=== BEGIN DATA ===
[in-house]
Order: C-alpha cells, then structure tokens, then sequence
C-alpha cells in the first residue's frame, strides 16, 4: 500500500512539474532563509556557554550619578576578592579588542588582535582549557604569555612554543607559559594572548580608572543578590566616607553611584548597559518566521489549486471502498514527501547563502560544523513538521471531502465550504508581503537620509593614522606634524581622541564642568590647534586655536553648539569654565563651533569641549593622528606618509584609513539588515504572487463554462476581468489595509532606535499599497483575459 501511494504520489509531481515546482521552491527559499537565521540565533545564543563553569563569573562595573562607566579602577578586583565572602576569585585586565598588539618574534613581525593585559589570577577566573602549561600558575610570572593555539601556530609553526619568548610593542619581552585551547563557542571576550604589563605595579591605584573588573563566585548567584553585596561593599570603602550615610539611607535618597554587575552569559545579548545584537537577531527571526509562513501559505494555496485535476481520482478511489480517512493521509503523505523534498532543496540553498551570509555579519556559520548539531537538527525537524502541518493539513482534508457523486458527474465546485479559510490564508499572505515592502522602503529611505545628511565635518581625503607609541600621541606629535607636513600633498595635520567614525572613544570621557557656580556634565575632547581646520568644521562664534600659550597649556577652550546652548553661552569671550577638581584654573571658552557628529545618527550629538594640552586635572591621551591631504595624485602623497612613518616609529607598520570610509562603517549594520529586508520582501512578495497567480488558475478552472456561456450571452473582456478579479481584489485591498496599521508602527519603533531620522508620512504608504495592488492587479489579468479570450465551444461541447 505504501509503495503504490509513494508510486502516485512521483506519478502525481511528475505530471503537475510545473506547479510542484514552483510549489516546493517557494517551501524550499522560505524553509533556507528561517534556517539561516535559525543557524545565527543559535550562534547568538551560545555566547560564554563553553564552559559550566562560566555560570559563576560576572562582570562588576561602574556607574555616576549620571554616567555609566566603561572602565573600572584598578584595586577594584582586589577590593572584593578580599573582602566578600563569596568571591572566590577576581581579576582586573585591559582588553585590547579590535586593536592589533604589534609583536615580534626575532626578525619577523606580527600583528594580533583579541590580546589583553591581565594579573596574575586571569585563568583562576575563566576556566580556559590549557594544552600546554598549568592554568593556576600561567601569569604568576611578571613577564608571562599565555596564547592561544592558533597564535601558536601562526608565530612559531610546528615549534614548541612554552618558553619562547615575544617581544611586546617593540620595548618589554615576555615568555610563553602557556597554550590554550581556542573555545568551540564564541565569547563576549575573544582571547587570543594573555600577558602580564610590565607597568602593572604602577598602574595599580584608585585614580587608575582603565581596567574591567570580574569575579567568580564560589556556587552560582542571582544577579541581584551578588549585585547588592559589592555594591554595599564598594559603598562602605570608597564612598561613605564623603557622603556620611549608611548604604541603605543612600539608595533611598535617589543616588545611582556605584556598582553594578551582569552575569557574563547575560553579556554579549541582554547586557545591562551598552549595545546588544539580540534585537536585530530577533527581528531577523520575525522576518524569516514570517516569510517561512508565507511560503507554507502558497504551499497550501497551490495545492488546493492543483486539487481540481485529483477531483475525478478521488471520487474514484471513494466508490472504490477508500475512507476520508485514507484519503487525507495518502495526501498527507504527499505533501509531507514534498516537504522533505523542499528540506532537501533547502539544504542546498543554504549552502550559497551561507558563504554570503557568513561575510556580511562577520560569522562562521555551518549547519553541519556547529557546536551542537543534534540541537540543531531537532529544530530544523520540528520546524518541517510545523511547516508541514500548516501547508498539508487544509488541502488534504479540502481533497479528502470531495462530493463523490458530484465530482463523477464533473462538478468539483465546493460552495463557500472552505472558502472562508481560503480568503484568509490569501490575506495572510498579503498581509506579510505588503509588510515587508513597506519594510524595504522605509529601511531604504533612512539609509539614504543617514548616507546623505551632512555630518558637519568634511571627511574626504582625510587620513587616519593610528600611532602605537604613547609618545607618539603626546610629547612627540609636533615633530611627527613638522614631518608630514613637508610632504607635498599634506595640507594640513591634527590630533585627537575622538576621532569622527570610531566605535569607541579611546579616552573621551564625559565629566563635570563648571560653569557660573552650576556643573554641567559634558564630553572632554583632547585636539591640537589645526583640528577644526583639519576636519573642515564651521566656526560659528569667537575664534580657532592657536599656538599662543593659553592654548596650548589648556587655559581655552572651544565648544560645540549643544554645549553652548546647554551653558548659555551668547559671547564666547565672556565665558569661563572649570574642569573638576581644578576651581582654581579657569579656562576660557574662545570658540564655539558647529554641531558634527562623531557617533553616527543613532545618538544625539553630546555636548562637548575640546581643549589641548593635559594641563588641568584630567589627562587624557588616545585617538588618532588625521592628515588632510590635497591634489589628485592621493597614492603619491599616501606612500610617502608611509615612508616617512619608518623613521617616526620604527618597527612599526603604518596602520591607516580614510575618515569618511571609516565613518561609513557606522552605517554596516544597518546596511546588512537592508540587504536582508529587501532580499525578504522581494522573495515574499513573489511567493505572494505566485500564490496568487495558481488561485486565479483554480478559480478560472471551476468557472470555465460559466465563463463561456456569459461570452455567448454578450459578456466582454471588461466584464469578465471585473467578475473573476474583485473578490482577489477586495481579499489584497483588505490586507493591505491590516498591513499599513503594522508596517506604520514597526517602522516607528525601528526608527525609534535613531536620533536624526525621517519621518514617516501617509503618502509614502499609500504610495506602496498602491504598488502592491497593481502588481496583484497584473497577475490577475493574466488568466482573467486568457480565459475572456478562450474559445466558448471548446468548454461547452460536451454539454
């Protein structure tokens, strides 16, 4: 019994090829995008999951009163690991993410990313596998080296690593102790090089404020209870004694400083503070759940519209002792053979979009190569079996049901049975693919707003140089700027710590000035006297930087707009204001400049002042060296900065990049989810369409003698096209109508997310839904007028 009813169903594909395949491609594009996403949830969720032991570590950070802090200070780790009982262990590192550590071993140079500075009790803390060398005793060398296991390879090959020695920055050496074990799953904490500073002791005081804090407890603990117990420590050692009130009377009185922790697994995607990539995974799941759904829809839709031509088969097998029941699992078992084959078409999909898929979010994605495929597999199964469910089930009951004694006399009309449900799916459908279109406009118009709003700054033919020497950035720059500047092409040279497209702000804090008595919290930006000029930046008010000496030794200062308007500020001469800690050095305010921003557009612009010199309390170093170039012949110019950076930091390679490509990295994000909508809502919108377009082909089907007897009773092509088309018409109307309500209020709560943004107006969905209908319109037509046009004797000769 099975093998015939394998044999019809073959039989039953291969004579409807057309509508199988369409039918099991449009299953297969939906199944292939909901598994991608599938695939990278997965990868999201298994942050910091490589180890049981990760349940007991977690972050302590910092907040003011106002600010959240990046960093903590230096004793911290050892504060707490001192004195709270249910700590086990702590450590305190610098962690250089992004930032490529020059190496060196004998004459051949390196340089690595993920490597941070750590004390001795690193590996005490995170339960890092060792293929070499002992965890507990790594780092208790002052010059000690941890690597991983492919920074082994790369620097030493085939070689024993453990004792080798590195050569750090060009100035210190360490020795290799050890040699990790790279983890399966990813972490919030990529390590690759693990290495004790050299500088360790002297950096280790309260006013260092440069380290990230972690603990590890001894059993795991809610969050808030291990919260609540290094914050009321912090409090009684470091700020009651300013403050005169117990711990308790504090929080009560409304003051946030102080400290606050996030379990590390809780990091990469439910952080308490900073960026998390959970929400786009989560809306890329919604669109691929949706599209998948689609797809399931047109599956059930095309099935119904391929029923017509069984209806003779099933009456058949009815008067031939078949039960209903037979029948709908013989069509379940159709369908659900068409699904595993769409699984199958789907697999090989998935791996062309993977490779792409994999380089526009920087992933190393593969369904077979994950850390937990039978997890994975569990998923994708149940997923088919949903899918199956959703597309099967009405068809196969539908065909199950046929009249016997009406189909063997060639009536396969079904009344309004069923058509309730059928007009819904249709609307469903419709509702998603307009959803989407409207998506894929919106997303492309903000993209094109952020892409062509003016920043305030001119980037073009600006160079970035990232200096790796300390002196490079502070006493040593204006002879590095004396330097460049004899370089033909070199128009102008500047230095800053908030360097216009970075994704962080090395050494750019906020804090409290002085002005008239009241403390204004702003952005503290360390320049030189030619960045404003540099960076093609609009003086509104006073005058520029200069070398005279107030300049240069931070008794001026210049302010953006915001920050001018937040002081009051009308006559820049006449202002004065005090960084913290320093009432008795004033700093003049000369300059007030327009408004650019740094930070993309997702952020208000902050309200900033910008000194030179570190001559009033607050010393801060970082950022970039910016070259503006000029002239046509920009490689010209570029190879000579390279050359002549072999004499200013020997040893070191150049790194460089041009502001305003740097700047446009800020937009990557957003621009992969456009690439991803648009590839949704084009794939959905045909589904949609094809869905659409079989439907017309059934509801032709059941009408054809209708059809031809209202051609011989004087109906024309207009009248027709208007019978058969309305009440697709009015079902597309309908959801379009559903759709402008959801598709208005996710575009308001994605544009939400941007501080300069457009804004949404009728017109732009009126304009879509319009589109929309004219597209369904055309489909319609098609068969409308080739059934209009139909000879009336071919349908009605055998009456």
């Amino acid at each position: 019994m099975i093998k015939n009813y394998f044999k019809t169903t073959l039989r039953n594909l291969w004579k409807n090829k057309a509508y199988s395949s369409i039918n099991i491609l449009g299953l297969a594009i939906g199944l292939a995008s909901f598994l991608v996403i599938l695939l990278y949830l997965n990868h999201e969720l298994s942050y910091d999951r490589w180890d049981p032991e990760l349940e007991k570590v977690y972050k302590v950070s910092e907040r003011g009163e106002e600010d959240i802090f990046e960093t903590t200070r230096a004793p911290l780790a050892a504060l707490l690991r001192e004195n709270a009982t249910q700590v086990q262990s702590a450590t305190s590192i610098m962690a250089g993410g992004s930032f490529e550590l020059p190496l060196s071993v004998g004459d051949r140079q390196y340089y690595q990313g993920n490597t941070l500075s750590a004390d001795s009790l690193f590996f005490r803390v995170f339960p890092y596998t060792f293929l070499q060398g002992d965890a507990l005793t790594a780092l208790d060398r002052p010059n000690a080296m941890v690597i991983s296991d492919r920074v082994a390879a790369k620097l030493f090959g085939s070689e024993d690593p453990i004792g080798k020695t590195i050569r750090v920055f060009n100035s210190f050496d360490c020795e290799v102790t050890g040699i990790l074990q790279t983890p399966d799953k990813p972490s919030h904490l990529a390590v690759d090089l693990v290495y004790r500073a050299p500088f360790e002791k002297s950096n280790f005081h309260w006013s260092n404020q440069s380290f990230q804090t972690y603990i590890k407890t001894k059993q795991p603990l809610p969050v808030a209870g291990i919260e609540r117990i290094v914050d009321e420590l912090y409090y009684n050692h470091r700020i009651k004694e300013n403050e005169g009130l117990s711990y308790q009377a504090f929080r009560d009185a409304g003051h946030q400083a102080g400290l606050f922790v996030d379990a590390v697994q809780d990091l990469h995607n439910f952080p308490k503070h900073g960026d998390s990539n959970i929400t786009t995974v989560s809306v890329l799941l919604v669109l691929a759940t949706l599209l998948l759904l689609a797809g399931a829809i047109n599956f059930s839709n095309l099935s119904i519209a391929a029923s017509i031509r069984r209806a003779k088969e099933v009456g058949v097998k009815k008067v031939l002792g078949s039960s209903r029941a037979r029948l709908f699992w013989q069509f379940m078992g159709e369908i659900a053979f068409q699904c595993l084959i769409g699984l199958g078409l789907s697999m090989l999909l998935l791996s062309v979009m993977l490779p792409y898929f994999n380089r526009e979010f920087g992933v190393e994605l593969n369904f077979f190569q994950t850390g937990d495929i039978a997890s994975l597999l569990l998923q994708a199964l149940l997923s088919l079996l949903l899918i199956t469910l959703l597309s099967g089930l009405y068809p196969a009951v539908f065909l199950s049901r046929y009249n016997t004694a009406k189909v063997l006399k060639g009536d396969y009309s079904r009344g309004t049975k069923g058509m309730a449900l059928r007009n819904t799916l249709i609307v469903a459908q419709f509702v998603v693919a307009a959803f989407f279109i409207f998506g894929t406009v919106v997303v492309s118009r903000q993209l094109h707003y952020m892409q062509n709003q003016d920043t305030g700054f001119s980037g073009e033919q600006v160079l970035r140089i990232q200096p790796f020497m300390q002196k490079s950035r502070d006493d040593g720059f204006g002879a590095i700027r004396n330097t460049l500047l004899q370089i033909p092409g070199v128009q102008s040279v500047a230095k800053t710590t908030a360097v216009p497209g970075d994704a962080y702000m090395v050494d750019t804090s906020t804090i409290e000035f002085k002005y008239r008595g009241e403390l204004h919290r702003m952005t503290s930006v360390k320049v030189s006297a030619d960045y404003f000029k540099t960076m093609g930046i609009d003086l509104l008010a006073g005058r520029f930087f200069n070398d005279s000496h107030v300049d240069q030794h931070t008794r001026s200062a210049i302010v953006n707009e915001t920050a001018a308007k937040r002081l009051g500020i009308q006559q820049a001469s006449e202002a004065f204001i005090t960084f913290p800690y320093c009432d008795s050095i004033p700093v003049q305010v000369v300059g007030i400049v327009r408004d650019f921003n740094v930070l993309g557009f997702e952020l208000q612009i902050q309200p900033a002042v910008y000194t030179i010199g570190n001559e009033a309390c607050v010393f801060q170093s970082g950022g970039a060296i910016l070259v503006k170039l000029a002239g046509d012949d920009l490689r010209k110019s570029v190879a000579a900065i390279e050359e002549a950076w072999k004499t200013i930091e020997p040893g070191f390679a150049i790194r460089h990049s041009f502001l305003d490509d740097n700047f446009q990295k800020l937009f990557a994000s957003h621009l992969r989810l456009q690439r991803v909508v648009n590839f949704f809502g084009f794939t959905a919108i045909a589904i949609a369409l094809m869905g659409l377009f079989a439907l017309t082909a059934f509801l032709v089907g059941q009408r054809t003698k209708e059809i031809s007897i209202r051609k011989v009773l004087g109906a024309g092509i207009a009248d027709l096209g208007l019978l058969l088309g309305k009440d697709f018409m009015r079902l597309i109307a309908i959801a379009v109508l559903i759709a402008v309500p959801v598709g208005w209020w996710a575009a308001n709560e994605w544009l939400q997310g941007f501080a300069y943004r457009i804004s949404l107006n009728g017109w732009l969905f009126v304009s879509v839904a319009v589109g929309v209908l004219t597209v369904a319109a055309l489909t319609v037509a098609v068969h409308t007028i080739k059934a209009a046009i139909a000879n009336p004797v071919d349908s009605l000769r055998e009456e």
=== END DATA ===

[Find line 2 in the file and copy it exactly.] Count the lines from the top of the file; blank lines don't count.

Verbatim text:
Order: C-alpha cells, then structure tokens, then sequence